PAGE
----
A low-calorie diet is a low-energy diet. The goal of a low-calorie diet is to create an energy deficit by providing fewer calories than your body needs so that the body has to draw upon the energy stored in body fat.
One pound of body fat stores about 3,500 calories, so to lose one pound, you need to consume 3,500 fewer calories. Experts recommend that you eat 500 to 1,000 fewer calories each day depending on your current weight and how many pounds you want to lose. At this pace, you can lose one to two pounds of body fat per week (500 fewer calories per day x 7 days per week = 3,500 calories = 1 pound per week). Exercise, which burns calories, also helps achieve weight loss.
A low-calorie diet can be recognized by the types of foods recommended and the way they are prepared. Fresh fruits and vegetables; whole-grain cereals and breads; nonfat milk, yogurt, and other dairy products; and lean meats, poultry, fish, and beans make up the bulk of the menu. Fried foods, salty snacks, rich sauces, and sugary, fatty desserts are limited.
Foods are prepared using low-calorie cooking methods. For example, meats, poultry, and fish are roasted, baked, or broiled -- not fried. Vegetables are steamed, boiled, or microwaved without using butter. Oils are used sparingly, and margarine, when used, is the reduced-fat, trans-fat-free type. Very importantly, portion control is stressed.
Although the number of calories consumed has to be reduced before you can expect to lose weight, it is possible to lower your calories too much. A real irony of dieting is that you actually lose more weight if you eat some food rather than if you eat nothing at all. The reason is that when too few calories are eaten, the body protects itself from the energy shortage by using available energy more economically. The body does this by slowing its metabolic rate (the rate at which it uses energy). This shift in the rate of metabolism when food is scarce has its roots early in human development.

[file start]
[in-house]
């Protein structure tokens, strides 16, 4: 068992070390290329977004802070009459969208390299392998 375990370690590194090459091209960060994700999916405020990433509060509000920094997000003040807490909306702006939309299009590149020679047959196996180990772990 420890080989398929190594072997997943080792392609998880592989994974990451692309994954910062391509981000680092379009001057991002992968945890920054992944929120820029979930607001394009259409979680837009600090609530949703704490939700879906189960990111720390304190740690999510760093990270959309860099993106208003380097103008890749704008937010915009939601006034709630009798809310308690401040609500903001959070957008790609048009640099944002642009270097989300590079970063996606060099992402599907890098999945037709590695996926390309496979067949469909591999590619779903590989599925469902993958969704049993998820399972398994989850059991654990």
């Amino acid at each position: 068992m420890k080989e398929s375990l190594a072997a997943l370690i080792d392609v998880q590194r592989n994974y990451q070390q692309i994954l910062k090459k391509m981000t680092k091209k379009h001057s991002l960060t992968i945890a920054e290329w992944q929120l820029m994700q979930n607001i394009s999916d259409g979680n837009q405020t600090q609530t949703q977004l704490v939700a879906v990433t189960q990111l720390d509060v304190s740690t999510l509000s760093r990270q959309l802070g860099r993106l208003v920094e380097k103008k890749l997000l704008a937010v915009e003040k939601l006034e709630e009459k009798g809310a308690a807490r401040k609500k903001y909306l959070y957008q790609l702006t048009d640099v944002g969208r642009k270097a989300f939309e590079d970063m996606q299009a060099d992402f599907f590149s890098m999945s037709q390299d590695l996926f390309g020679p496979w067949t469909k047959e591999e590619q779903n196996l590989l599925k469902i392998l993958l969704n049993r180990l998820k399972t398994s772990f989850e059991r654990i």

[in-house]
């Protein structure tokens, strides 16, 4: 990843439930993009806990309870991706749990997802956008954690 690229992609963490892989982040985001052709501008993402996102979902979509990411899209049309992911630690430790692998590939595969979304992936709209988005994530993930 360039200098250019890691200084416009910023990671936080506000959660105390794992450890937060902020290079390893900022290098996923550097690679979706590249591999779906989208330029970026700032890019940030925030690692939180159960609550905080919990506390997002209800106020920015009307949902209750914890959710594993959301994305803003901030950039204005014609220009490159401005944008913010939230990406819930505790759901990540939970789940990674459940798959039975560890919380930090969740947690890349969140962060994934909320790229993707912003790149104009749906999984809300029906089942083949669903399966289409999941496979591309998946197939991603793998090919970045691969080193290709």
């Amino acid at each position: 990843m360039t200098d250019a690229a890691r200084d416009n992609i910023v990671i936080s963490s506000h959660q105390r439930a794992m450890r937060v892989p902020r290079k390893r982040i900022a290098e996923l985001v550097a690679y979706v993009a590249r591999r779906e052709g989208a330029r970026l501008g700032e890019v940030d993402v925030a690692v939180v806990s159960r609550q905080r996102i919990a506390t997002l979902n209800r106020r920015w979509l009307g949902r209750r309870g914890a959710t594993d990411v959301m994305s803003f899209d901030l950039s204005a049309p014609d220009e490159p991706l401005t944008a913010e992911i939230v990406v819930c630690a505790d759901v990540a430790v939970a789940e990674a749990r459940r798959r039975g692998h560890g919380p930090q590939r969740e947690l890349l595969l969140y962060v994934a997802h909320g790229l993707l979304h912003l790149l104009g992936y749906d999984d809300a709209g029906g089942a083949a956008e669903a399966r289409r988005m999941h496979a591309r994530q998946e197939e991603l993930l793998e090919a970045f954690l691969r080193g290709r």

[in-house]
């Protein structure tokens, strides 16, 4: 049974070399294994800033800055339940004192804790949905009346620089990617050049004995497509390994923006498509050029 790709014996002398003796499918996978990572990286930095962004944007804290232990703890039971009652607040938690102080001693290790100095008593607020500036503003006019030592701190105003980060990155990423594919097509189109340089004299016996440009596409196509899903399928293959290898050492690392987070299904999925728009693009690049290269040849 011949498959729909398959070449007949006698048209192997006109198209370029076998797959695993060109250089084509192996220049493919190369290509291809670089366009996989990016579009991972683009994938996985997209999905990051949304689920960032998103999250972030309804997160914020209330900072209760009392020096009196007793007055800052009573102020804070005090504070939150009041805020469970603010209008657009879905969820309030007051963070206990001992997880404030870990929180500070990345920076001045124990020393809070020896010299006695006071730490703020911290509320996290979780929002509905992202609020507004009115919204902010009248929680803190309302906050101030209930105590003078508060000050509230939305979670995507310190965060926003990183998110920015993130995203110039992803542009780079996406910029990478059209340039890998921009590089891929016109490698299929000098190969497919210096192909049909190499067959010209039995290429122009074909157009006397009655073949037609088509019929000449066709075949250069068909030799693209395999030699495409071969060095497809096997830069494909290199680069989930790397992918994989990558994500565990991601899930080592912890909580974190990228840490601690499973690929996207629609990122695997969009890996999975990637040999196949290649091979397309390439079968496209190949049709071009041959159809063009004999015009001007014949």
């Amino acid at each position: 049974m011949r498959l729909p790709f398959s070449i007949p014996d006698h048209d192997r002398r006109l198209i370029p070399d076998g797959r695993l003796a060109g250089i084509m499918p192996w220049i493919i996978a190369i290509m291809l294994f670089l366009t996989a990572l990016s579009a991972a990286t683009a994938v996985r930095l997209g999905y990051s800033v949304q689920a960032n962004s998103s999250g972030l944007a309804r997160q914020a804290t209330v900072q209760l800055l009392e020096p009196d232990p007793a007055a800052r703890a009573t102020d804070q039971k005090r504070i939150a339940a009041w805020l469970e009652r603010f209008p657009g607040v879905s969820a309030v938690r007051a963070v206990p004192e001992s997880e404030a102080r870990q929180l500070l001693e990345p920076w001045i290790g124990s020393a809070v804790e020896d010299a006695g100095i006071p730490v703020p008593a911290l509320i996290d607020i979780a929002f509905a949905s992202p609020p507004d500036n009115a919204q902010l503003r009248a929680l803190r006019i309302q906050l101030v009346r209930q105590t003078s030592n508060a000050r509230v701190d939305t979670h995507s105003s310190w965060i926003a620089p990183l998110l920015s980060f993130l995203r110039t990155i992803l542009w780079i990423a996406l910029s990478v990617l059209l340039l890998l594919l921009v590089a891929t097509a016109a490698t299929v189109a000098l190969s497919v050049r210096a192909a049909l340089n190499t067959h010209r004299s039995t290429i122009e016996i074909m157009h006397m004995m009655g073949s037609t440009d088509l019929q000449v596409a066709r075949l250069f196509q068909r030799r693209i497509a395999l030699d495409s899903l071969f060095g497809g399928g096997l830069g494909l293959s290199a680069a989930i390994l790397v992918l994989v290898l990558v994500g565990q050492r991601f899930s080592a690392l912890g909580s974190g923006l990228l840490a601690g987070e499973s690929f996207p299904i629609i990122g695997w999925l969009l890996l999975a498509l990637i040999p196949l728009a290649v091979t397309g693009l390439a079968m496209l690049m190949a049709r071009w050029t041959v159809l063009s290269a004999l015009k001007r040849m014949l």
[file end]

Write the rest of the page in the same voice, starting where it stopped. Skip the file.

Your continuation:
As hunter-gatherers, our ancestors could not always count on regular meals. They ate whenever they found food. As protection against the possible ill effects of an unreliable food supply, this metabolic adjustment conserved energy when food was not available.
As the body becomes more efficient at using the energy on hand, it actually needs less. A smaller energy deficit results, and less body fat is lost. To avoid this response, the number of calories you consume generally should not go below your resting metabolic rate (that is, the rate at which your body burns calories when at rest). Resting metabolic rate is about 1,000 to 1,200 calories a day for women and about 1,500 to 1,800 calories for men. Diets that recommend consuming fewer calories than that are best followed only under the supervision of your doctor.
Very-low-calorie diets can do more than simply frustrate efforts to lose weight. If followed for an extended period of time, such diets can also lead to nutritional deficiencies. Eventually, the body will begin to break down muscle protein to provide energy. This loss of muscle also slows the metabolic rate, making weight loss even more difficult. And while a vitamin-mineral supplement added to a very-low-calorie diet may protect against nutritional deficiencies, supplements cannot ward off the loss of muscle protein.
Low-calorie diets are usually low in fat, because fat is high in calories. The next page explains how to eat a healthy low-fat diet.